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Realtors Launch Campaign Against Obama’s Proposal to Limit Itemized Deductions

3 min readBy: Gerald Prante

You knew it was coming. It didn’t take them long. The National Association of Realtors is ready to take on Pres. Obama’s taxA tax is a mandatory payment or charge collected by local, state, and national governments from individuals or businesses to cover the costs of general government services, goods, and activities. proposal that would limit the mortgage interest deductionThe mortgage interest deduction is an itemized deduction for interest paid on home mortgages. It reduces households’ taxable incomes and, consequently, their total taxes paid. The Tax Cuts and Jobs Act (TCJA) reduced the amount of principal and limited the types of loans that qualify for the deduction. , just as it helped defeat Pres. Bush’s tax panel’s recommendation to limit MID.

If Obama wants to stick to his campaign promise to not let special interests run Washington, he should reject the lobbying blist that NAR is promising over the next 24 hours. Here’s what is on NAR’s website right now:

President Obama released his budget proposal this morning. A small section of the sweeping budget plan has the potential to become a major impediment to a recovery in real estate markets across the nation. NAR is 100% opposed to the provision that modifies the Mortgage Interest Deduction and is prepared to use its formidable array of resources against its enactment.

As currently drafted, the plan changes the Mortgage Interest Deduction by reducing the amount of mortgage deductibility on families earning over $250,000. This proposed change in the Mortgage Interest Deduction will result in further erosion of home prices and home values. If this proposal is enacted it will set of a new round of price depreciationDepreciation is a measurement of the “useful life” of a business asset, such as machinery or a factory, to determine the multiyear period over which the cost of that asset can be deducted from taxable income. Instead of allowing businesses to deduct the cost of investments immediately (i.e., full expensing), depreciation requires deductions to be taken over time, reducing their value and discouraging investment. , will cause greater distress on the balance sheets of banks as the collateral value of mortgage backed securities declines. A second credit crisis could emerge before the first one is resolved.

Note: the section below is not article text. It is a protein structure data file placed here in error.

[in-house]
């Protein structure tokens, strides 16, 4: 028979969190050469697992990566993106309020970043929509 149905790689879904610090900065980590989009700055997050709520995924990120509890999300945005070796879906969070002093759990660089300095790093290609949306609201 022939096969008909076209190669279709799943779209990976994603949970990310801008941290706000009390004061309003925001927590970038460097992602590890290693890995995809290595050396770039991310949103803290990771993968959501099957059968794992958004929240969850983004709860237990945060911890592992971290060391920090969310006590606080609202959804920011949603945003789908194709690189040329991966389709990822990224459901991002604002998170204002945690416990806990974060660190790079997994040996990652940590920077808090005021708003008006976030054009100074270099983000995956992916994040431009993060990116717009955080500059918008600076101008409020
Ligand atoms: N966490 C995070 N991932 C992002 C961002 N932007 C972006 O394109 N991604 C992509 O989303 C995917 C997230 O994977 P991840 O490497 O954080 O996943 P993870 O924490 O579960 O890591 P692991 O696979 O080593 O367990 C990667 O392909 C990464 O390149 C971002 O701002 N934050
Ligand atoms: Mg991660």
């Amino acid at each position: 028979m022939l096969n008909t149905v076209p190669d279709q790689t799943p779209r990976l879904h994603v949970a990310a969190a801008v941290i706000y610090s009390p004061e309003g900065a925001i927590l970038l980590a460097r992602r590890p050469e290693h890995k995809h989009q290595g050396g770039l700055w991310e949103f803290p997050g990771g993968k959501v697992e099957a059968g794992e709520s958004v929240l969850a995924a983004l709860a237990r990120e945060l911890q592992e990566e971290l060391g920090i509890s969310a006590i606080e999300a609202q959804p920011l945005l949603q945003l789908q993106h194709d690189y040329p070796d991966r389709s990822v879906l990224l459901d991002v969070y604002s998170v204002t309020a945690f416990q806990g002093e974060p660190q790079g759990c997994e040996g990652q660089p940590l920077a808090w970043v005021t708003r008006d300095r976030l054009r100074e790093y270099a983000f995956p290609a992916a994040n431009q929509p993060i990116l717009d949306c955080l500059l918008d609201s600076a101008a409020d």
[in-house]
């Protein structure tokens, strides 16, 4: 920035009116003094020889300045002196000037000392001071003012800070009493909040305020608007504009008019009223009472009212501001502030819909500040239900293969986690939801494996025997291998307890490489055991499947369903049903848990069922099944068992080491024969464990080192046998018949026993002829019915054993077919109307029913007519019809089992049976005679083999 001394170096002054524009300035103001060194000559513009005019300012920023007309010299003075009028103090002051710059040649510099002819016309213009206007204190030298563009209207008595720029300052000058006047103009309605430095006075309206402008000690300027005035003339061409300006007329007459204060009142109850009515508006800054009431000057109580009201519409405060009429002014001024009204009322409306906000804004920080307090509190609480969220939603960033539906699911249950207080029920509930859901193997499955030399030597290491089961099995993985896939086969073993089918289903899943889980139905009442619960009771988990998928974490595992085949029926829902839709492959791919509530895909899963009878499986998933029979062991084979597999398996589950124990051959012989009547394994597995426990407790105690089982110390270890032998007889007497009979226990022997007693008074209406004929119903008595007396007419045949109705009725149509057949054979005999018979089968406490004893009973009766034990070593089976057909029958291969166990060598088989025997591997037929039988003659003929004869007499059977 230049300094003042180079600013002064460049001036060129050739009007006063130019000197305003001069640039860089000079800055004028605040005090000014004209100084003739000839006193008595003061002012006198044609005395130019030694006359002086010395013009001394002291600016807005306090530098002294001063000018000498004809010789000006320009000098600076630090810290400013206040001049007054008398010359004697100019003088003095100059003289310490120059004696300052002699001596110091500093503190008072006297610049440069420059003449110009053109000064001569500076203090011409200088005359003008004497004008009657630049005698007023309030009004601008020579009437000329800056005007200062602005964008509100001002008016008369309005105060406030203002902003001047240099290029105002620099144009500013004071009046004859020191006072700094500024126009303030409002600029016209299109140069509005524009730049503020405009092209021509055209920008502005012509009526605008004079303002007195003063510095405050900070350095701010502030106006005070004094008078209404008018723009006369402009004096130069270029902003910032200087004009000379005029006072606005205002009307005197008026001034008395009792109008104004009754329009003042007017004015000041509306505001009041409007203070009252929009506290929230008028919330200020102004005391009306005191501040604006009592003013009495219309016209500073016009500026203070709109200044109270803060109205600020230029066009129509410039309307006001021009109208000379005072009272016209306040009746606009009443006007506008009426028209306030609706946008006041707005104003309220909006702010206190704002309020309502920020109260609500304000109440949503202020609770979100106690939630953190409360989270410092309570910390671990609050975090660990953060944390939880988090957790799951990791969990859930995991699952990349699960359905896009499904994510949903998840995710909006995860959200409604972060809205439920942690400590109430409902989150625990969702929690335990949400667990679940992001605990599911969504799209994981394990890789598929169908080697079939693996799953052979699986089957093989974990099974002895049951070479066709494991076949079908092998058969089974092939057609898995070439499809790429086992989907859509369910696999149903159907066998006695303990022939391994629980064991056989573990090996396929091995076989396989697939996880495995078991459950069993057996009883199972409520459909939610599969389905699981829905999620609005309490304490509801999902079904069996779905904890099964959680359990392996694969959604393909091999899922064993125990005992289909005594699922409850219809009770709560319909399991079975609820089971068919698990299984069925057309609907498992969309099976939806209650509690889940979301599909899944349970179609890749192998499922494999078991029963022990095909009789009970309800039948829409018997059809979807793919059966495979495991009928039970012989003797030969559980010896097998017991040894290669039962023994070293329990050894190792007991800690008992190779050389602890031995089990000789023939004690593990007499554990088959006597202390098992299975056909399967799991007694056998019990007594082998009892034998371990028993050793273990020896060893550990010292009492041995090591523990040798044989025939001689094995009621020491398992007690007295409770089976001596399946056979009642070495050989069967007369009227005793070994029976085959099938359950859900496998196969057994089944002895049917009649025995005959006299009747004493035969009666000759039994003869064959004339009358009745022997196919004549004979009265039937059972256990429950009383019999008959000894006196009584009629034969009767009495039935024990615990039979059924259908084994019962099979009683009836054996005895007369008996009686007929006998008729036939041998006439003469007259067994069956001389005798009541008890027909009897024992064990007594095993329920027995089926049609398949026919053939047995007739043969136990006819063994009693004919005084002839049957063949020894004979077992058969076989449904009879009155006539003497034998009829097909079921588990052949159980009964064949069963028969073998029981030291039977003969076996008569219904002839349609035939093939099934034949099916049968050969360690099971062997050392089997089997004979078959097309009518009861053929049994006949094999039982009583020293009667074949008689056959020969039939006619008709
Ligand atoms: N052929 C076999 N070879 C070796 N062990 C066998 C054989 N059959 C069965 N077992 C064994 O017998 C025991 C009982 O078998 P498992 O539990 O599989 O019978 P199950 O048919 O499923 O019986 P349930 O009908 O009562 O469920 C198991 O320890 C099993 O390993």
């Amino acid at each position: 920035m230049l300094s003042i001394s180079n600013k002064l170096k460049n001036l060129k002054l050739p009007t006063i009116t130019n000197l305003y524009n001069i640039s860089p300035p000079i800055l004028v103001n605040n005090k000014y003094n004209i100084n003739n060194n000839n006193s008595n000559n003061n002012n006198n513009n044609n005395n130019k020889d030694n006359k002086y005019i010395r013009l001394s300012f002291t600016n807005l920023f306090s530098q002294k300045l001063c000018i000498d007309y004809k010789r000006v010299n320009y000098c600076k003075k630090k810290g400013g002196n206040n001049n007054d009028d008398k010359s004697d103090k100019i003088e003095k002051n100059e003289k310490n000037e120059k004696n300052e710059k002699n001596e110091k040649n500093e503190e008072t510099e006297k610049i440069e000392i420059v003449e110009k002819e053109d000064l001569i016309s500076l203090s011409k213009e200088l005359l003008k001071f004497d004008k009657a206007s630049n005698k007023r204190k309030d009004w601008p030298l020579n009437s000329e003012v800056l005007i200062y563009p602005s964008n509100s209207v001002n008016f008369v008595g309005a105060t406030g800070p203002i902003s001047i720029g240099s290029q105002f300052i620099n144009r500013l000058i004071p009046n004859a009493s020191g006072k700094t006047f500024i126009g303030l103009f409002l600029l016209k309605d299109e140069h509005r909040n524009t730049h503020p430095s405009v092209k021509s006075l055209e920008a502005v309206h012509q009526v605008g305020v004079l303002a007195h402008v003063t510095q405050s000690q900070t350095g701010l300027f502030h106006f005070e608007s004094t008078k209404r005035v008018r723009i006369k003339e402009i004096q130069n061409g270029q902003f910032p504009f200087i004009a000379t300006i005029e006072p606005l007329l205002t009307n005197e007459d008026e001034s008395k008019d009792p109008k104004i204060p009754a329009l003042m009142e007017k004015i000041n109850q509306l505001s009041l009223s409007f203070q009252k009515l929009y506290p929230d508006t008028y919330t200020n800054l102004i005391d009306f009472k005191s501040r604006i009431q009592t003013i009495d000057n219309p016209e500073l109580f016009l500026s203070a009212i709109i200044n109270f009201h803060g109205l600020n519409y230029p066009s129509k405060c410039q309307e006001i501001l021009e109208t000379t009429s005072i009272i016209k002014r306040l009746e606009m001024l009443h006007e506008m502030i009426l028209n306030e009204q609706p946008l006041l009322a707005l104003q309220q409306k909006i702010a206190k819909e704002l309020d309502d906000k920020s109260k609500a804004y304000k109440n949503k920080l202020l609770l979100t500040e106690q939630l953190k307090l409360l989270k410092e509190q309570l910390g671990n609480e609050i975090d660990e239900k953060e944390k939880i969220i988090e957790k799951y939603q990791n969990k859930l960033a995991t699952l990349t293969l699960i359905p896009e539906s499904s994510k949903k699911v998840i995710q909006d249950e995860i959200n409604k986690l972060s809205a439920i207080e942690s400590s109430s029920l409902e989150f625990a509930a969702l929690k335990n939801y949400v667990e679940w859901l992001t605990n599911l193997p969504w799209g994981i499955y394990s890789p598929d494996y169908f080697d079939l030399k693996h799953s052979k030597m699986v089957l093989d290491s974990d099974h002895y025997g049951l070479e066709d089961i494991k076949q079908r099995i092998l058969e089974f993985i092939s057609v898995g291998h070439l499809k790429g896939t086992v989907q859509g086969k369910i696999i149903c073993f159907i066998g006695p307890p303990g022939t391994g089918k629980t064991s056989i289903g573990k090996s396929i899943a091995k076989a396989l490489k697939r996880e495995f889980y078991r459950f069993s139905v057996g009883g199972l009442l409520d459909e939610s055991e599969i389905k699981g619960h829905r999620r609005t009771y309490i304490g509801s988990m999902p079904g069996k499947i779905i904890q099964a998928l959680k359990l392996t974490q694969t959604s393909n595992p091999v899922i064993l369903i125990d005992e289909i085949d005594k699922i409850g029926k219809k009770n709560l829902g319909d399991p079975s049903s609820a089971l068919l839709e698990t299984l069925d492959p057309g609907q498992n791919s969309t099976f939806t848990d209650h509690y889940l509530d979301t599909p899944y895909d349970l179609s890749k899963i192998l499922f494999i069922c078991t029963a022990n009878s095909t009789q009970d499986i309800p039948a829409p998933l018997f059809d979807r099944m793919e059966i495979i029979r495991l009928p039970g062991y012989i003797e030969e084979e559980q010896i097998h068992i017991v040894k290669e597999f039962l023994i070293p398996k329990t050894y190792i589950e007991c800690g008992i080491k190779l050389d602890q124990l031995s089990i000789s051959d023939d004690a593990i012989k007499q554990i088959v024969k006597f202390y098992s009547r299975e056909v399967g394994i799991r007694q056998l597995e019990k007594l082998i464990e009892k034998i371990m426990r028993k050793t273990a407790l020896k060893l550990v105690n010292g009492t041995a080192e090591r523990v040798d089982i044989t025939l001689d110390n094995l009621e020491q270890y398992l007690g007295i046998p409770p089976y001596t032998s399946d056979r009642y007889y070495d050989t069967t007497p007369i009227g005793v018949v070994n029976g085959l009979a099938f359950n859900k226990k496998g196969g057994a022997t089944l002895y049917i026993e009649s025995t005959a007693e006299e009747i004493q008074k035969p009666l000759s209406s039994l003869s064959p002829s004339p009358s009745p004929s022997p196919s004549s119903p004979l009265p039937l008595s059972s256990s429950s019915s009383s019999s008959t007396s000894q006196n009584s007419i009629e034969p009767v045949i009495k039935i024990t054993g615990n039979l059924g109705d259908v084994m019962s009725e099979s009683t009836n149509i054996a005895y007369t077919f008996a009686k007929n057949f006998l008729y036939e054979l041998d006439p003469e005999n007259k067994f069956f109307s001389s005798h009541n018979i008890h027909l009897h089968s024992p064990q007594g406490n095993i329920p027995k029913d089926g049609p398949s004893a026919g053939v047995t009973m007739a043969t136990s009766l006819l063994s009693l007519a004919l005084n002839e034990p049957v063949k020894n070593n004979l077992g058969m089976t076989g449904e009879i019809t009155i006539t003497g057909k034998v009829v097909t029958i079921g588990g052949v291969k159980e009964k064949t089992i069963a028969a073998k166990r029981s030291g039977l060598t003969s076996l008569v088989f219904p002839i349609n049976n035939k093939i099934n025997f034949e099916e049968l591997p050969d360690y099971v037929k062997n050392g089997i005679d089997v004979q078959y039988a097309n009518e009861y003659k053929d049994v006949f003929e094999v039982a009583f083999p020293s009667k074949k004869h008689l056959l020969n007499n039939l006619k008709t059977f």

As you read this NAR is launching a multiphase plan of action to eliminate this provision from the budget plan. In the next 24 hours, NAR will be expressing our concerns directly to President Obama, to all members of the United States House of Representatives and the Senate, placing advertisements in the publications read by Washington, DC decision makers. Additionally, NAR will be forming a coalition with other groups affected by this proposal.

So the Realtors are making an argument that due to the current housing situation, there should be no limits to MID. Yet in October 2005 (near the peak of the housing market), the Realtors were also arguing against limits to MID proposed by the tax reform panel. No time is a time to reform MID according to NAR, so should we really take seriously what this organization is saying now?

And by the way, should we really take anything seriously that this discredited organization has to say about the state of the housing market in general? If you believe so, I have a book that I would like to sell you that could make you rich.

Obama appears set to raise taxes on high-income people, and while in isolation, no tax hike is always preferred to a tax hike, eliminating tax preferences for high-income people like MID is better than the alternative, which is higher marginal tax rateThe marginal tax rate is the amount of additional tax paid for every additional dollar earned as income. The average tax rate is the total tax paid divided by total income earned. A 10 percent marginal tax rate means that 10 cents of every next dollar earned would be taken as tax. s for everyone.

Limiting the mortgage interest deduction for high-income earners will basically eliminate a tax provision that encourages bigger and more expensive homes for high-income people as opposed to encouraging home ownership in general (i.e. the binary question of yes or no on a house). So would you expect anything else from an organization whose existence depends upon 6 percent of the price of a house than to be opposed to a change in policy that could reduce prices that are to a large extent artificially inflated by the policy in the first place?